March 1, 2008
by Canadian Architect
Toronto-based Hariri Pontarini Architects has been selected from a shortlist of three firms for the renovation and expansion of the Faculty of Law, beating out Kuwabara Payne McKenna Blumberg Architects of Toronto and Saucier + Perrotte architectes of Montreal.
The redevelopment of the Faculty of Law comes in response to external reviews carried out in 2001 and 2006 which called for significant upgrading of the buildings which house the U of T Faculty of Law, internationally acclaimed for its diverse faculty, highly sought-after students, and distinguished alumni. Over the past decade, the law school’s academic, extra-curricular, and co-curricular programs have grown dramatically and the number of faculty members has more than doubled. While these changes have enhanced the quality of legal education and ensured that U of T has remained Canada’s pre-eminent law school, they have also left the law school in desperate need of space.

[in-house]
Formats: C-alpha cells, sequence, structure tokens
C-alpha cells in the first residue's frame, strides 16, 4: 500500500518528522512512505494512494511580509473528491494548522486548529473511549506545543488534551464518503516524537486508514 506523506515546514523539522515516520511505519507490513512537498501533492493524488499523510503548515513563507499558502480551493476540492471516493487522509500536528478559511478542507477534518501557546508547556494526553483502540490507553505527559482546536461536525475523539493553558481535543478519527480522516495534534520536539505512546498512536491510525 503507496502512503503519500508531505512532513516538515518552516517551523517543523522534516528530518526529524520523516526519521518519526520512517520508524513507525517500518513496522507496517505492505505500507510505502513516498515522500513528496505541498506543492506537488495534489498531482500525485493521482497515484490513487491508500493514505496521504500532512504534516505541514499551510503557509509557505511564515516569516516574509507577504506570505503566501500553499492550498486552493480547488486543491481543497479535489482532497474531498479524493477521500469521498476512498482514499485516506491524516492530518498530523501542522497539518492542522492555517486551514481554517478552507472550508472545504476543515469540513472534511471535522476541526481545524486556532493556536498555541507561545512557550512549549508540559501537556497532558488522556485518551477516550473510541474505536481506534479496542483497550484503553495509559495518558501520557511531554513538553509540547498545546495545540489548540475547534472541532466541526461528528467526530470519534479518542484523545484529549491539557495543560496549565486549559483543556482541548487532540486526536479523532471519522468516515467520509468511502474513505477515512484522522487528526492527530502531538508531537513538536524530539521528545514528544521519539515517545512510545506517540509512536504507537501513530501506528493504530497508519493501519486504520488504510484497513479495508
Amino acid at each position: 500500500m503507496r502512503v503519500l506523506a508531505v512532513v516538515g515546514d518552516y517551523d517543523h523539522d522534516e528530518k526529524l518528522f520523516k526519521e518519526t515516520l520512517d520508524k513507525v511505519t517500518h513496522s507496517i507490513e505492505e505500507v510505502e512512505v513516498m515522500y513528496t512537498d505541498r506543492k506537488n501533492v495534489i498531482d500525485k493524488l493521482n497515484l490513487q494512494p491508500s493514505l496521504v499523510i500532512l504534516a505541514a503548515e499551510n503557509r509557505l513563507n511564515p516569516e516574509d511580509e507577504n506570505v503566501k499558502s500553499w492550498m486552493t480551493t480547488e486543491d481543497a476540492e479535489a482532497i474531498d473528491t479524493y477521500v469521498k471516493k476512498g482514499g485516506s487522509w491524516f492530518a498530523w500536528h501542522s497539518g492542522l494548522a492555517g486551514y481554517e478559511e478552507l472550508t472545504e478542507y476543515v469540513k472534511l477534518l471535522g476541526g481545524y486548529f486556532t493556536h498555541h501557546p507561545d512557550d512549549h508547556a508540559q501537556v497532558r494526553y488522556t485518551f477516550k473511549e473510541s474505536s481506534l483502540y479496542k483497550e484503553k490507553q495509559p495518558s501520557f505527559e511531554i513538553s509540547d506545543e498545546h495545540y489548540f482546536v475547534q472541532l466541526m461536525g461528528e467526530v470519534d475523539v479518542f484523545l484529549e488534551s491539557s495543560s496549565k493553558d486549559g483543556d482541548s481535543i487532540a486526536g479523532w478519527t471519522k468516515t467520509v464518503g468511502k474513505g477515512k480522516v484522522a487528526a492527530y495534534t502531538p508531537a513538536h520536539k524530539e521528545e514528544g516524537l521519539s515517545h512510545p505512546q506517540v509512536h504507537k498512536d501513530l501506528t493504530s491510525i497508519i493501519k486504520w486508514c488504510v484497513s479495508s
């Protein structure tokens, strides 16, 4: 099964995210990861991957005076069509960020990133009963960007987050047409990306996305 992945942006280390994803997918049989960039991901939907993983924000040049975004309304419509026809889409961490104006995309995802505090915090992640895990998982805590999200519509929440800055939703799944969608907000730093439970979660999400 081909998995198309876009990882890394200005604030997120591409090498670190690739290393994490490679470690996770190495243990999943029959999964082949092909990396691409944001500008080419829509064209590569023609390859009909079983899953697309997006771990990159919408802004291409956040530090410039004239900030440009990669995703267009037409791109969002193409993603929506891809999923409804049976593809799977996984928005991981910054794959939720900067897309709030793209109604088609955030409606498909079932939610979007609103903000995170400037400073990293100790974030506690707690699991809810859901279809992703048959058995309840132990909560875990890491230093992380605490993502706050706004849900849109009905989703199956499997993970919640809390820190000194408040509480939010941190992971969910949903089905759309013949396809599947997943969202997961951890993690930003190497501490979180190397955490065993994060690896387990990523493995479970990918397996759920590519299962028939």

Firms submitting design ideas for the Faculty’s new building project were instructed to take advantage of the law school’s prominent location by introducing new physical and visual connections with both Queen’s Park and Philosopher’s Walk, keeping in mind that the precinct should not be considered in isolation, but rather as part of an integrated campus system. The request was for innovative design approaches for the creation of a landmark institutional precinct that will accommodate and augment the faculty’s historic buildings, engage and inspire members of our community, reflect a commitment to leading-edge environmental sustainability and physical accessibility, and play an important part in the architecture of the city.
According to Siamak Hariri, the proposed design is about building community to create a strong, central, uplifting space that gathers the entire school, enables accidental encounters, and hosts celebrations. The central gathering space, dubbed the Forum, will be a welcoming place for major events and one that encourages intellectual dialogue between classes. Hariri asserts that the proposed design seeks to take full advantage of the potential of the amazing site, and will reflect the stature of the law school in an understated, inspiring and enduring way.